A Magazine for the George Mason University Community

Saying ‘Yes’ to a Line of Dresses

By Mason Spirit contributor on April 14, 2015

In 2009, bride-to-be Sareh Nouri, BA Art ’04, was desperate to find the wedding dress of her dreams. As her big day approached, she grew more and more frustrated at her inability to find the perfect dress, so she decided to design her own.

Sareh Nouri

Sareh Nouri

Before she knew it, that one dream dress turned into a line of dresses, and Nouri found herself working with high-end bridal salons, couture dressmakers, and other brides-to-be. Now, her couture creations are spotlighted in dozens of the world’s high-end fashion boutiques and global media, including such magazines as People and Us Weekly.

Originally from Iran, Nouri dreamed about fabrics, textures, and sketching. She moved to the United States at age 9, where, she says, everything was so different.

“It was not easy at all. I think the most challenging thing for me was the language.”

But with her family’s encouragement, she overcame barriers and things quickly fell in place. Nouri excelled in everything that had to do with art at West Springfield High School in Northern Virginia. Her innovation, talent, and determination eventually brought her to George Mason University to hone her graphic design skills.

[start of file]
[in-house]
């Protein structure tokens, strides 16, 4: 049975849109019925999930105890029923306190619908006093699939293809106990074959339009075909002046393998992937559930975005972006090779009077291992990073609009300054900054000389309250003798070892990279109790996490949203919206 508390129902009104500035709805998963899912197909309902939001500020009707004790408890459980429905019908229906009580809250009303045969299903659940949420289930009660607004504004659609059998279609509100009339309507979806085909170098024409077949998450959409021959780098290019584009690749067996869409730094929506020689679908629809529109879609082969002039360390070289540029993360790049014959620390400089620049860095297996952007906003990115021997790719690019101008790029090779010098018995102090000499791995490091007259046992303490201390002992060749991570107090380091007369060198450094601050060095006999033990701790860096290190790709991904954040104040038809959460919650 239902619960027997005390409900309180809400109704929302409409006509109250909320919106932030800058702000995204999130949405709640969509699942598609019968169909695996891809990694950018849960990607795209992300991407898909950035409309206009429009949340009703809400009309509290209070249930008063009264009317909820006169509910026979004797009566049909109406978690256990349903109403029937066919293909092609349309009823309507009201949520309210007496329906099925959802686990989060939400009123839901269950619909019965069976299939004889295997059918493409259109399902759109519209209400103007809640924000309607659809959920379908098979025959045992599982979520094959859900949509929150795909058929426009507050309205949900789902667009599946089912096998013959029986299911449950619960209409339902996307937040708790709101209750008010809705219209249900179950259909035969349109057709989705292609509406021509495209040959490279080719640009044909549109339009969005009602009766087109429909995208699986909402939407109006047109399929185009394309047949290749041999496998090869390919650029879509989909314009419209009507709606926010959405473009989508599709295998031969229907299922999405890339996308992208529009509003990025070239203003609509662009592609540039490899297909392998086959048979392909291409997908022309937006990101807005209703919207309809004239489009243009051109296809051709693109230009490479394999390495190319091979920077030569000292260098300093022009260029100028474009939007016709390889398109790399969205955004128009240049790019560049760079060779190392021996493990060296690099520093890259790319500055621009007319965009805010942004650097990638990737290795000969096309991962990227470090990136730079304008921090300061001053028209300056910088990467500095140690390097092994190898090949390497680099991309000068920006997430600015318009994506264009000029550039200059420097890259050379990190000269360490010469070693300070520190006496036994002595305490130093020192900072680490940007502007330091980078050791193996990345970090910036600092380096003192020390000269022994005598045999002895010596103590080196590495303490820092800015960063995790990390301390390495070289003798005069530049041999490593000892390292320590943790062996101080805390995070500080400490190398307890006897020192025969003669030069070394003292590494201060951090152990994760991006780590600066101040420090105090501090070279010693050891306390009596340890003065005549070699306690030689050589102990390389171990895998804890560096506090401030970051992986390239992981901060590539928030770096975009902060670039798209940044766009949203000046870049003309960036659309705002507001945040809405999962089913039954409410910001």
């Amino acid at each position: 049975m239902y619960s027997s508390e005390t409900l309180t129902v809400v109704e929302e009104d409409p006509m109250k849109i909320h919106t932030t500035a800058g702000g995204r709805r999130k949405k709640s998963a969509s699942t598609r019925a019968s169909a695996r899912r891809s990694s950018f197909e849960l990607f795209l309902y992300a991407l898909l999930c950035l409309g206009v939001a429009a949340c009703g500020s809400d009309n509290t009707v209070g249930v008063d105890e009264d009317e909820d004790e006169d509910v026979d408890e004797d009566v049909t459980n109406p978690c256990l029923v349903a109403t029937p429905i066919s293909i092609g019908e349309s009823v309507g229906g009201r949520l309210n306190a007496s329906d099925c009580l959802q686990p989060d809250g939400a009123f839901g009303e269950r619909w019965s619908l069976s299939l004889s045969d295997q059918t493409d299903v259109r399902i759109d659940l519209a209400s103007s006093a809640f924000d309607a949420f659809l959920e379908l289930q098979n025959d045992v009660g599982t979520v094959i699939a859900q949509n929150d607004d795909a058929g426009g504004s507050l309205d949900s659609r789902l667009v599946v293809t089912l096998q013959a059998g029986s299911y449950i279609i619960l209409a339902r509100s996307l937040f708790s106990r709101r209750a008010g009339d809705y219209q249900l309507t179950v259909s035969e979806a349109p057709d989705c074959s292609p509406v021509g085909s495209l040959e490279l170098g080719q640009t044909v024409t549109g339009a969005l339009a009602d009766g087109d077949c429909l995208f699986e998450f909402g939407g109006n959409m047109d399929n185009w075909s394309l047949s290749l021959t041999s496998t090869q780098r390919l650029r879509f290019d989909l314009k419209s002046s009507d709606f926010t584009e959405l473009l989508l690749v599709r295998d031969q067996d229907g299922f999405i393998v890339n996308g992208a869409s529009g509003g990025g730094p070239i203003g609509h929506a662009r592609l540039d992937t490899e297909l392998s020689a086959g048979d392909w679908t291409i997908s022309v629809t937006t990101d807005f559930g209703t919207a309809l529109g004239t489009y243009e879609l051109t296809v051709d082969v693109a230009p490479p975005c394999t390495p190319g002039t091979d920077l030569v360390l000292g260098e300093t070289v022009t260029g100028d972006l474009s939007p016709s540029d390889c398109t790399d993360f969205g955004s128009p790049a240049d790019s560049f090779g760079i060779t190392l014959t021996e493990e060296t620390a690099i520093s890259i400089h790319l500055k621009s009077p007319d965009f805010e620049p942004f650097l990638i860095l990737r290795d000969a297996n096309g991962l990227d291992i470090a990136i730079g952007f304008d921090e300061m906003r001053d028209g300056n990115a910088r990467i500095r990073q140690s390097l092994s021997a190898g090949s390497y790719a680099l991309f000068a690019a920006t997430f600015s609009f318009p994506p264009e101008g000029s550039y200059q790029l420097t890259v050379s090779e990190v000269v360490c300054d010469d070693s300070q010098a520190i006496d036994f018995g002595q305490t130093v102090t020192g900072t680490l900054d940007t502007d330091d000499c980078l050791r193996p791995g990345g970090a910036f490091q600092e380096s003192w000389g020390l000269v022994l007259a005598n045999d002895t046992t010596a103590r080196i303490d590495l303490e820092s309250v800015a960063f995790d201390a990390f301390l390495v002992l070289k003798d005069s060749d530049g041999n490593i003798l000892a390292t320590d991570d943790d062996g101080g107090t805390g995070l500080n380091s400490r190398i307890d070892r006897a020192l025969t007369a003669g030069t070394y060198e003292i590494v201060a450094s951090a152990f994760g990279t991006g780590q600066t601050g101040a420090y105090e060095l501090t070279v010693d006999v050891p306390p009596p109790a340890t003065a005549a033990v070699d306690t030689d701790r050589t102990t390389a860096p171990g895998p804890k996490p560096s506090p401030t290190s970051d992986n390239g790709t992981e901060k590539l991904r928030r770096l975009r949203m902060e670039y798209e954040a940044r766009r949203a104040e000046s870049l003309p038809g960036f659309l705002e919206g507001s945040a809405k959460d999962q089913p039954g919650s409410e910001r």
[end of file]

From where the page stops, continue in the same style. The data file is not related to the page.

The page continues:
Now based in New York City, Nouri is focused on making unforgettable wedding memories for clients, who have included an American Idol contestant and a former Miss America.

“Hearing a bride say your gown is the one they want on their wedding day is the most rewarding part,” she explains. “Knowing that one of my gowns will be part of their lives and will be in their photographs and memories is priceless.”

Her role models are professional women who believe in themselves and work hard to achieve their goals. Nouri works around the clock but tries to find time for herself, her husband, family, and friends.

“We’re always doing photo shoots, new collections, production, marketing, and traveling for runway shows and trunk shows. I don’t let it affect my personal life so much. I try to step away once in a while as hard as it is. I think that’s necessary,” she says, adding she hopes to become a mother someday.

—Sudha Kamath

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